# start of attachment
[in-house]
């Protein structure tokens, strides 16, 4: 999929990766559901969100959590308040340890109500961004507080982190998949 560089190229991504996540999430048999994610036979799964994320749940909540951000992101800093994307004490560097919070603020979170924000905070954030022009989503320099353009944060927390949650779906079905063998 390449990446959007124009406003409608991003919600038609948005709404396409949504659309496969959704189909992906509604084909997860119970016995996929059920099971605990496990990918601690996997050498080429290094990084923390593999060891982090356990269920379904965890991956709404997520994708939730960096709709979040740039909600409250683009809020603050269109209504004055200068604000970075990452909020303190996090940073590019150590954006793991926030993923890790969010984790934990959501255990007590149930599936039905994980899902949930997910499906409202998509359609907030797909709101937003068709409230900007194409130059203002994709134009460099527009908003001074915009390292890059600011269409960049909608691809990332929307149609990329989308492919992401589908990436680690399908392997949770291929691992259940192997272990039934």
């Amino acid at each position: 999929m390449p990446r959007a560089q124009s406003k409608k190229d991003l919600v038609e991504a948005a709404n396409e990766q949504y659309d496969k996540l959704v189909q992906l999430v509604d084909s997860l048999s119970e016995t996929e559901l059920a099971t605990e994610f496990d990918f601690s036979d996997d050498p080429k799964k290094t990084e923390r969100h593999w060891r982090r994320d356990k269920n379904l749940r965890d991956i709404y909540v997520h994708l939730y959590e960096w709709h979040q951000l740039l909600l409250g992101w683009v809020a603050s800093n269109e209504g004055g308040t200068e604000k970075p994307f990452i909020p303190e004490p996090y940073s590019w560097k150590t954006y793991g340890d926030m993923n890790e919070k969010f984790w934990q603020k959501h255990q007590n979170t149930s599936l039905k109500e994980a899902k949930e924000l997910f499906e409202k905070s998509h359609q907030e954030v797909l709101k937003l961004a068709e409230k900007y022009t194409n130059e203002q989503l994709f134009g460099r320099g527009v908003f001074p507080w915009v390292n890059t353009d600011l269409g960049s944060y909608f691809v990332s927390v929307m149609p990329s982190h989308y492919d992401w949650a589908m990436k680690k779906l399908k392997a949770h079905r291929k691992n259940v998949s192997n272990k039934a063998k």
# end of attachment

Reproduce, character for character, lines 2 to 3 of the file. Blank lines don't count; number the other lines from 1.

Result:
């Protein structure tokens, strides 16, 4: 999929990766559901969100959590308040340890109500961004507080982190998949 560089190229991504996540999430048999994610036979799964994320749940909540951000992101800093994307004490560097919070603020979170924000905070954030022009989503320099353009944060927390949650779906079905063998 390449990446959007124009406003409608991003919600038609948005709404396409949504659309496969959704189909992906509604084909997860119970016995996929059920099971605990496990990918601690996997050498080429290094990084923390593999060891982090356990269920379904965890991956709404997520994708939730960096709709979040740039909600409250683009809020603050269109209504004055200068604000970075990452909020303190996090940073590019150590954006793991926030993923890790969010984790934990959501255990007590149930599936039905994980899902949930997910499906409202998509359609907030797909709101937003068709409230900007194409130059203002994709134009460099527009908003001074915009390292890059600011269409960049909608691809990332929307149609990329989308492919992401589908990436680690399908392997949770291929691992259940192997272990039934």
């Amino acid at each position: 999929m390449p990446r959007a560089q124009s406003k409608k190229d991003l919600v038609e991504a948005a709404n396409e990766q949504y659309d496969k996540l959704v189909q992906l999430v509604d084909s997860l048999s119970e016995t996929e559901l059920a099971t605990e994610f496990d990918f601690s036979d996997d050498p080429k799964k290094t990084e923390r969100h593999w060891r982090r994320d356990k269920n379904l749940r965890d991956i709404y909540v997520h994708l939730y959590e960096w709709h979040q951000l740039l909600l409250g992101w683009v809020a603050s800093n269109e209504g004055g308040t200068e604000k970075p994307f990452i909020p303190e004490p996090y940073s590019w560097k150590t954006y793991g340890d926030m993923n890790e919070k969010f984790w934990q603020k959501h255990q007590n979170t149930s599936l039905k109500e994980a899902k949930e924000l997910f499906e409202k905070s998509h359609q907030e954030v797909l709101k937003l961004a068709e409230k900007y022009t194409n130059e203002q989503l994709f134009g460099r320099g527009v908003f001074p507080w915009v390292n890059t353009d600011l269409g960049s944060y909608f691809v990332s927390v929307m149609p990329s982190h989308y492919d992401w949650a589908m990436k680690k779906l399908k392997a949770h079905r291929k691992n259940v998949s192997n272990k039934a063998k």